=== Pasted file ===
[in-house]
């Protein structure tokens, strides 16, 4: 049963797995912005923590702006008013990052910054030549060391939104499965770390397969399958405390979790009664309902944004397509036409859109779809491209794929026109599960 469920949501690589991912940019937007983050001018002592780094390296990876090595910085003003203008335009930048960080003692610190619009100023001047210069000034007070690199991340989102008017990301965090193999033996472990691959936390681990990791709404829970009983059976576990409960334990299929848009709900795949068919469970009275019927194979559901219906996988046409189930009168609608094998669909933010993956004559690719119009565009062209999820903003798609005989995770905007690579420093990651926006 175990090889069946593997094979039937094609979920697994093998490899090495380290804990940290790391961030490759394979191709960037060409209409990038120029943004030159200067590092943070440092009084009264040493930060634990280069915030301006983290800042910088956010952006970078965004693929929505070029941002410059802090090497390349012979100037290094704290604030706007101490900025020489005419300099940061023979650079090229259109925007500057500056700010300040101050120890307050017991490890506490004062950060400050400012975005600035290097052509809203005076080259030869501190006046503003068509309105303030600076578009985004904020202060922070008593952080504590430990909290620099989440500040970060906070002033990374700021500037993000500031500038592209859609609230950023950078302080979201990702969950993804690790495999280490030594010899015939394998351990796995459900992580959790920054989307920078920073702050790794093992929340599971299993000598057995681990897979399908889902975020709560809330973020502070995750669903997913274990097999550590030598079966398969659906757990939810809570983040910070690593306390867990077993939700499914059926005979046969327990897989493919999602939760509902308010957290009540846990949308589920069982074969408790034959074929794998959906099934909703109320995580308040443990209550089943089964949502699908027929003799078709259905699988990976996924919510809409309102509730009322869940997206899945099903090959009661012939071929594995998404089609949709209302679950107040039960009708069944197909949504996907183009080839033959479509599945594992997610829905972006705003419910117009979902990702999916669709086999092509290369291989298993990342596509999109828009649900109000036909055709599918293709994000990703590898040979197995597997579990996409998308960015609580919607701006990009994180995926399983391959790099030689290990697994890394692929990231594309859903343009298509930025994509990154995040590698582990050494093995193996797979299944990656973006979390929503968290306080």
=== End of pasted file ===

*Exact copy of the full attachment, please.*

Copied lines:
[in-house]
């Protein structure tokens, strides 16, 4: 049963797995912005923590702006008013990052910054030549060391939104499965770390397969399958405390979790009664309902944004397509036409859109779809491209794929026109599960 469920949501690589991912940019937007983050001018002592780094390296990876090595910085003003203008335009930048960080003692610190619009100023001047210069000034007070690199991340989102008017990301965090193999033996472990691959936390681990990791709404829970009983059976576990409960334990299929848009709900795949068919469970009275019927194979559901219906996988046409189930009168609608094998669909933010993956004559690719119009565009062209999820903003798609005989995770905007690579420093990651926006 175990090889069946593997094979039937094609979920697994093998490899090495380290804990940290790391961030490759394979191709960037060409209409990038120029943004030159200067590092943070440092009084009264040493930060634990280069915030301006983290800042910088956010952006970078965004693929929505070029941002410059802090090497390349012979100037290094704290604030706007101490900025020489005419300099940061023979650079090229259109925007500057500056700010300040101050120890307050017991490890506490004062950060400050400012975005600035290097052509809203005076080259030869501190006046503003068509309105303030600076578009985004904020202060922070008593952080504590430990909290620099989440500040970060906070002033990374700021500037993000500031500038592209859609609230950023950078302080979201990702969950993804690790495999280490030594010899015939394998351990796995459900992580959790920054989307920078920073702050790794093992929340599971299993000598057995681990897979399908889902975020709560809330973020502070995750669903997913274990097999550590030598079966398969659906757990939810809570983040910070690593306390867990077993939700499914059926005979046969327990897989493919999602939760509902308010957290009540846990949308589920069982074969408790034959074929794998959906099934909703109320995580308040443990209550089943089964949502699908027929003799078709259905699988990976996924919510809409309102509730009322869940997206899945099903090959009661012939071929594995998404089609949709209302679950107040039960009708069944197909949504996907183009080839033959479509599945594992997610829905972006705003419910117009979902990702999916669709086999092509290369291989298993990342596509999109828009649900109000036909055709599918293709994000990703590898040979197995597997579990996409998308960015609580919607701006990009994180995926399983391959790099030689290990697994890394692929990231594309859903343009298509930025994509990154995040590698582990050494093995193996797979299944990656973006979390929503968290306080």